Bangkok, Oct 26 (EFE).- The leaders of the countries of the Association of Southeast Asian Nations (ASEAN) on Tuesday began their annual meeting without a Myanmar representative and following the exclusion of the leader of the military junta that took control by force in February.
During the opening of the summit, which was held via videoconference due to the Covid-19 pandemic, the space reserved for a non-political Myanmar representative remained empty.
Neither the ASEAN secretary general nor Brunei, which holds the rotating chairmanship of the bloc this year, have indicated why Myanmar has started the summit without representation, and it is unknown if this will continue.
On Oct. 15, ASEAN foreign ministers decided to exclude the military junta from the event and invite a non-political representative from Myanmar instead after failing to reach a consensus on a political representative from the country.
Both the junta, which ended a decade of incipient democracy in Myanmar with a coup on Feb. 1, and the self-proclaimed National Unity Government, formed in April by pro-democracy politicians and activists, had requested to attend the annual summit.
The decision showed the internal divisions among the ASEAN states, which includes Myanmar, and led to a reaction from the junta, who said it was “extremely disappointed” by the exclusion and attributed it to foreign interference.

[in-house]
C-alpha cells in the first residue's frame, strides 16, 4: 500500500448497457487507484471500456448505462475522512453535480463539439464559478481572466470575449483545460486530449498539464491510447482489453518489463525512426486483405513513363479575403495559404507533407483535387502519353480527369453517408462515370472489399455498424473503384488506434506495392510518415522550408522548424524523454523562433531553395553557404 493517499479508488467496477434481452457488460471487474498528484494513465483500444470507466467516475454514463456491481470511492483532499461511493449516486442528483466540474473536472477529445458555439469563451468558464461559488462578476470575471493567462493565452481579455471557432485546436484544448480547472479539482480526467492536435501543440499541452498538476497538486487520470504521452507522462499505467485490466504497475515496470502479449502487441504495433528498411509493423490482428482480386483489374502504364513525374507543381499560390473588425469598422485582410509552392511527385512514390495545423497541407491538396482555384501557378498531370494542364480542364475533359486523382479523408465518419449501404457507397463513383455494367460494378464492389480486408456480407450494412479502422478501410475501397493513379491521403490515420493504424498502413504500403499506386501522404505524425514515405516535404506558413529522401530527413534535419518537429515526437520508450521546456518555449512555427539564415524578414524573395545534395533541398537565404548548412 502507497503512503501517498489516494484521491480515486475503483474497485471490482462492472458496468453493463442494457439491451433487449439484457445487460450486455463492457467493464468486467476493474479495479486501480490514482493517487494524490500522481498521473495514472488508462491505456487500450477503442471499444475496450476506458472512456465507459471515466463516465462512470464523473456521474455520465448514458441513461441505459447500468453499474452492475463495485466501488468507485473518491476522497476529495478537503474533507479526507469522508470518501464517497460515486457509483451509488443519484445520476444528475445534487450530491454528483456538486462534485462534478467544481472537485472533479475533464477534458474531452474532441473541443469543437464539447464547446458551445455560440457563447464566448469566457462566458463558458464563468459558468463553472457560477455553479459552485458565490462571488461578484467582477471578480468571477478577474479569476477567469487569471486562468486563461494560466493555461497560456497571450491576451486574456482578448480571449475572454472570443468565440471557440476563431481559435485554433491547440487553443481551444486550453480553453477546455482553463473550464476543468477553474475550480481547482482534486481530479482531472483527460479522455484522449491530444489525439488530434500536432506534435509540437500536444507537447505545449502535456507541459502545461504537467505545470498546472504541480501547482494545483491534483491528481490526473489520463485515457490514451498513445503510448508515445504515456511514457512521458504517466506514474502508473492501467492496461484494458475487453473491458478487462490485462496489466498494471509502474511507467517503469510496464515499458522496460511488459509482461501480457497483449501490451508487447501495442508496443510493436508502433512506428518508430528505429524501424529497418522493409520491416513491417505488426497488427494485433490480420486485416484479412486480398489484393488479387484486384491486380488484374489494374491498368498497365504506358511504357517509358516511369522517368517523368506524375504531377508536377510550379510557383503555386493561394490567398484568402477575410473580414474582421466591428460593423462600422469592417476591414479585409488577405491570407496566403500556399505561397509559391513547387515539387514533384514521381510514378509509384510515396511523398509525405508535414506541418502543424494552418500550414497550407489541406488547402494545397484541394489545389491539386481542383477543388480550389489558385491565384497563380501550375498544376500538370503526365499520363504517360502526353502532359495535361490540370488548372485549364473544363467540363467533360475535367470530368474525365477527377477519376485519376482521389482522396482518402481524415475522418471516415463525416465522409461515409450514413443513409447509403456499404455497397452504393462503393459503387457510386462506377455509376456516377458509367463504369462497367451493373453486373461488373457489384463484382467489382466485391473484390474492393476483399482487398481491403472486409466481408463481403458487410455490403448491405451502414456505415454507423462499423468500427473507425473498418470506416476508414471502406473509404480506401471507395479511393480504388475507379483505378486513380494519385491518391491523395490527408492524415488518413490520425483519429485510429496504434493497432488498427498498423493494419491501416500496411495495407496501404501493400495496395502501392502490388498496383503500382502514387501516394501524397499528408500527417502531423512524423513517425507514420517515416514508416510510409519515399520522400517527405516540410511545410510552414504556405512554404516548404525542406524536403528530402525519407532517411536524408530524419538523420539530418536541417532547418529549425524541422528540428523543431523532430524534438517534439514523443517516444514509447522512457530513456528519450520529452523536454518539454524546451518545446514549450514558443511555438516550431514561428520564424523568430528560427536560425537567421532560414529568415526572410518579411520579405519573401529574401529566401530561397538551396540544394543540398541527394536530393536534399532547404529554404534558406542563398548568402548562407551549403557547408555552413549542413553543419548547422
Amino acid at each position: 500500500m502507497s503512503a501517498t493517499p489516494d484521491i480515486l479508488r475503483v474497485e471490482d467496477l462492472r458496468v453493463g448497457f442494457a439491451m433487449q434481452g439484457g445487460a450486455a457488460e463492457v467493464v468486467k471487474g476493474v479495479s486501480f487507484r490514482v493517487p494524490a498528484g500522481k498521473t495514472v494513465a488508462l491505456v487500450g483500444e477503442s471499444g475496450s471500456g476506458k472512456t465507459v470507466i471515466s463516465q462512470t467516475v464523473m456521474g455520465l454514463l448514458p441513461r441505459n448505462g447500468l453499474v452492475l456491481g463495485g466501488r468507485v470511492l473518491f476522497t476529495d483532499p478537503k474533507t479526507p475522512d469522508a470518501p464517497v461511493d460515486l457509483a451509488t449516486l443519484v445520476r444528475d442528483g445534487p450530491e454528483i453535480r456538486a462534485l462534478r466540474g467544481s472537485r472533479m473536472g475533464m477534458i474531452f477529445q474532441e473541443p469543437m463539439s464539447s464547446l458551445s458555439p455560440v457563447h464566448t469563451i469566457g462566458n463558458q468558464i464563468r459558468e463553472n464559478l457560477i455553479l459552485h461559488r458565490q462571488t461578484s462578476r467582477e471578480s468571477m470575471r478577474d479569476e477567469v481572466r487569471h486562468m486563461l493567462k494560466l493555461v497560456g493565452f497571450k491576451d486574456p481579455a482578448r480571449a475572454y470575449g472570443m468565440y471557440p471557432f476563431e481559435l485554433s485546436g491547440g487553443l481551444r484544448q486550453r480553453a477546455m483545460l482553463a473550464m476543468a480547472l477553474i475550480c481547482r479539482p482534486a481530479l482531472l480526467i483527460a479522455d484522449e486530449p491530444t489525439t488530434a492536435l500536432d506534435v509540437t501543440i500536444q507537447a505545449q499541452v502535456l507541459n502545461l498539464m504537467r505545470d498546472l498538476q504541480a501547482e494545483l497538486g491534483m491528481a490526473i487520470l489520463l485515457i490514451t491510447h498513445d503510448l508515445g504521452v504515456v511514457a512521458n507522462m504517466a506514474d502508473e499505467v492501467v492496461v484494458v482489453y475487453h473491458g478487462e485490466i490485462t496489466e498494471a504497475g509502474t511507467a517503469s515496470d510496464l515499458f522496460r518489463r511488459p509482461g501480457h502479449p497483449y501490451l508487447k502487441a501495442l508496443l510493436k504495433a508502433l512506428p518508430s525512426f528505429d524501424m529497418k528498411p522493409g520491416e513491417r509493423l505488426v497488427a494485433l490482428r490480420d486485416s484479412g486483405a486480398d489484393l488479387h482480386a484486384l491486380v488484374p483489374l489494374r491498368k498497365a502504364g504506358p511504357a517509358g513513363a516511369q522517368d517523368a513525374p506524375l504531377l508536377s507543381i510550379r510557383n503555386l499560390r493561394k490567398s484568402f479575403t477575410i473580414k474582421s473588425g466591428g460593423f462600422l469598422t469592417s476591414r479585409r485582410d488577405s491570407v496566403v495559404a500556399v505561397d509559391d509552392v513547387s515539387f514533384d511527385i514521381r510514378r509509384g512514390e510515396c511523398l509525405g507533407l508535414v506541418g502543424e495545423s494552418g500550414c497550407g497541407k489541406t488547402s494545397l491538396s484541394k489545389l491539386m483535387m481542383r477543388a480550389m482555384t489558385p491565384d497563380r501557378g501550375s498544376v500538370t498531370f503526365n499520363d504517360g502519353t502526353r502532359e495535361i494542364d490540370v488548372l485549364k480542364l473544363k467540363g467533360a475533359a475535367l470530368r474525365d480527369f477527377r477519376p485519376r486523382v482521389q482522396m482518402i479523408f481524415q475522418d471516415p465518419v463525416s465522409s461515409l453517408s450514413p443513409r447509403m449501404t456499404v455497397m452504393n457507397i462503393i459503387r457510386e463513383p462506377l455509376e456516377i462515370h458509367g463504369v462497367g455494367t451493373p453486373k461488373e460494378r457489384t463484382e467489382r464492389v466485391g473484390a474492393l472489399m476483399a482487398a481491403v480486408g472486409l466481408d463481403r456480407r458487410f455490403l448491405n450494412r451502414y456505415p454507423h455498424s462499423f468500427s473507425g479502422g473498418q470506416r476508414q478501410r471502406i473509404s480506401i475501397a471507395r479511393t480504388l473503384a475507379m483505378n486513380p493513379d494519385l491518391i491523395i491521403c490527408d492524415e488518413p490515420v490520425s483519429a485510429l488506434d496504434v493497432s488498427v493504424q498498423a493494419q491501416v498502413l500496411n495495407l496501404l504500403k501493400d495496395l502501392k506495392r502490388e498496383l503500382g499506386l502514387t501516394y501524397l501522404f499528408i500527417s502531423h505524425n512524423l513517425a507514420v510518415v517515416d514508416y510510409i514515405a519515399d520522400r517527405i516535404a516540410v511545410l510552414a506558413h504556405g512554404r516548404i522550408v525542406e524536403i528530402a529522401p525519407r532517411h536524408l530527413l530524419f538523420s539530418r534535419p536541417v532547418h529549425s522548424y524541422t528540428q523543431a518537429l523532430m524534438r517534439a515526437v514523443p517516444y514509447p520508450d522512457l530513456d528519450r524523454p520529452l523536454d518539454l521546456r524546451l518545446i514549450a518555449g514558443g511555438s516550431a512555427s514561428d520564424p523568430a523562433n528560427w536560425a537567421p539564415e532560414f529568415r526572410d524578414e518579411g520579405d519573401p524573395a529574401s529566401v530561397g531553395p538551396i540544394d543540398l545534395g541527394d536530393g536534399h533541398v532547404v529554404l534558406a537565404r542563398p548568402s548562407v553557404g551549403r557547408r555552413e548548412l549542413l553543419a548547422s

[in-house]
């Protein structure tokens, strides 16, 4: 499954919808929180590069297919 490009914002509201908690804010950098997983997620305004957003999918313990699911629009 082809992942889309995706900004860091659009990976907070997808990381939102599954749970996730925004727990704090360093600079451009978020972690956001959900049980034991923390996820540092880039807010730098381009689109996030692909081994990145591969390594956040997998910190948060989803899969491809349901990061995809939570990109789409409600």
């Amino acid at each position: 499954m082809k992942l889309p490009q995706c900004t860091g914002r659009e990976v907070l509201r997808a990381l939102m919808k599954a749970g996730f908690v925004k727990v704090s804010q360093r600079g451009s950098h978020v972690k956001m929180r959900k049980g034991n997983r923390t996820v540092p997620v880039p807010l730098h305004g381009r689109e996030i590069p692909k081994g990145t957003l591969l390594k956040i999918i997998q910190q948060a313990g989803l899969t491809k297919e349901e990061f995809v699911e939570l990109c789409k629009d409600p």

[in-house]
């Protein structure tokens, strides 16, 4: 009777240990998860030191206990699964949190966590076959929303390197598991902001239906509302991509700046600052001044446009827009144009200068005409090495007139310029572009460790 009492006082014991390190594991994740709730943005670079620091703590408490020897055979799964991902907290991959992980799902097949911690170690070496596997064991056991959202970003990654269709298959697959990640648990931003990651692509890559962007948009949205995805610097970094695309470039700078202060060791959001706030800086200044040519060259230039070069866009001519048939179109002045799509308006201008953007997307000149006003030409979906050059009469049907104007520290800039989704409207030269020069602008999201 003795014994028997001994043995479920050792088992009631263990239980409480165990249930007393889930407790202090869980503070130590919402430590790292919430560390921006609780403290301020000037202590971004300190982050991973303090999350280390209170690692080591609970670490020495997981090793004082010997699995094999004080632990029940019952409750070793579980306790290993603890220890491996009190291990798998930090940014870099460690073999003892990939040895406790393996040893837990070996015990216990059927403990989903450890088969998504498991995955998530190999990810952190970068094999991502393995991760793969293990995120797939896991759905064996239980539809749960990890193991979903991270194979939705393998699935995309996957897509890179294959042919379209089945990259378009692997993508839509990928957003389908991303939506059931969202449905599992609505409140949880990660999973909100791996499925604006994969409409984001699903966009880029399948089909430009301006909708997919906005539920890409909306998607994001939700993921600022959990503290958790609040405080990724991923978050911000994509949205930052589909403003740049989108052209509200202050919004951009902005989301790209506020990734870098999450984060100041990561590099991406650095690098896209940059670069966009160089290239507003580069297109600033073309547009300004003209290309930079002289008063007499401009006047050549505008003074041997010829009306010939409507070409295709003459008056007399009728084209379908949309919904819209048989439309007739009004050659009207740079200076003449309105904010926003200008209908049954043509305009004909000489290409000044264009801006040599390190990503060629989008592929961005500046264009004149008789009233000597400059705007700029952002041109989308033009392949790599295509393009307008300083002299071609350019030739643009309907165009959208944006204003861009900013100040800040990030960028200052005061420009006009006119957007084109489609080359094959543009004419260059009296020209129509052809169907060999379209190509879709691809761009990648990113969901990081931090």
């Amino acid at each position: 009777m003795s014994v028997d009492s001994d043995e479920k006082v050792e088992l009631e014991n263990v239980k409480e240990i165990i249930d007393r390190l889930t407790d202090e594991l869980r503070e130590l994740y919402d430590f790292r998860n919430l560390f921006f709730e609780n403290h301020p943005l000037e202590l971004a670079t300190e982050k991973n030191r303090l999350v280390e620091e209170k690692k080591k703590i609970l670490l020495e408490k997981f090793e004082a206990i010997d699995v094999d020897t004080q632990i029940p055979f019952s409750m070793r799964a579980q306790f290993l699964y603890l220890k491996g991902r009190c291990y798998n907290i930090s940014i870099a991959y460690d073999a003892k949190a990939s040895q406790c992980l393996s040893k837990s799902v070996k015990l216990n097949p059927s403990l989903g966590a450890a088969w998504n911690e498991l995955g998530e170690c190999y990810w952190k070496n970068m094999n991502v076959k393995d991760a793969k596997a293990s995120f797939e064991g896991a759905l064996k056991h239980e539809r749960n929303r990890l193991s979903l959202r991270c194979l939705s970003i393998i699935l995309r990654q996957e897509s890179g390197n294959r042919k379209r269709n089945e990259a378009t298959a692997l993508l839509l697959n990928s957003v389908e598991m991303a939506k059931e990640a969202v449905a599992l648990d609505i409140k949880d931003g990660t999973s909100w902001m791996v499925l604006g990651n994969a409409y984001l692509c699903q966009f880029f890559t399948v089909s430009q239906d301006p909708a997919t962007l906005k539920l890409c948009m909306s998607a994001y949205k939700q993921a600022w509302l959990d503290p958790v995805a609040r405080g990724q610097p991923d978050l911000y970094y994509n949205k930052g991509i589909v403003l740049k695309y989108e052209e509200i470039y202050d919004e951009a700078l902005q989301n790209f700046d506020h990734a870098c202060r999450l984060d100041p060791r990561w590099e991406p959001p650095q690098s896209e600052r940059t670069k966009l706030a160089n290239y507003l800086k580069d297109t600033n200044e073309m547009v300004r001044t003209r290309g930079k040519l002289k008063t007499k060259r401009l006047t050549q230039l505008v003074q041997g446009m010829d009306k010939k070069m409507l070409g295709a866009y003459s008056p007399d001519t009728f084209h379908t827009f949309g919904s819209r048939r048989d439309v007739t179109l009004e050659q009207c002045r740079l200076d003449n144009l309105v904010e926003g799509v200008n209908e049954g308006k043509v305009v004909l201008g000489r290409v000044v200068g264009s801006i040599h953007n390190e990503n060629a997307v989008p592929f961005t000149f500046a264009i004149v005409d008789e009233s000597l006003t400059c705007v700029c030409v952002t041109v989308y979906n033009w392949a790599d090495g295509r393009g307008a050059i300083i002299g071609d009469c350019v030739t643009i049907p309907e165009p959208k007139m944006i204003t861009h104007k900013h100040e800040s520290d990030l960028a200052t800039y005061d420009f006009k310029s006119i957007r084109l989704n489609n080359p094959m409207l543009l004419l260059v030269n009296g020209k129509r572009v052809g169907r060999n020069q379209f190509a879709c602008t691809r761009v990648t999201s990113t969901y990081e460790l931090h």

The Southeast Asian bloc based its decision on the “insufficient” progress made by the junta in implementing the agreement reached between ASEAN and junta leader Min Aung Hlaing in April to resolve the conflict and violence triggered by the coup.
The five points of the pact include an end to violence against civilians, dialog between all parties to reach a peaceful solution, and the appointment of an ASEAN mediator to visit Myanmar.
On Tuesday, in addition to the ASEAN leaders’ meeting, the attendees will also hold meetings with the presidents of the United States, China and South Korea, Joe Biden, Xi Jinping and Moon Jae-in respectively.
Two days after ASEAN’s decision to exclude Min Aung Hlaing, Myanmar’s junta announced the release of 5,635 inmates arrested for taking part in protests against the coup, although human rights groups say that there is no list of those released, and there have been reports of many being immediately rearrested.
Neither ousted leader Aung San Suu Kyi, who is facing several legal proceedings initiated after the military coup, nor the former president, Win Myint, or others linked to Suu Kyi, are among those released.
In the almost nine months since the coup, the junta has arrested more than 9,000 people, of which more than 7,000 are still in detention, while 1,199 people have died due to repression by security forces, according to the Assistance Association for Political Prisoners.
The Myanmar junta justifies the coup by alleging electoral fraud in the now annulled results of the general election in November last year in which Suu Kyi’s party won in a landslide victory.
ASEAN is made up of Myanmar, Brunei, Cambodia, Indonesia, Laos, Malaysia, Philippines, Singapore, Thailand and Vietnam. EFE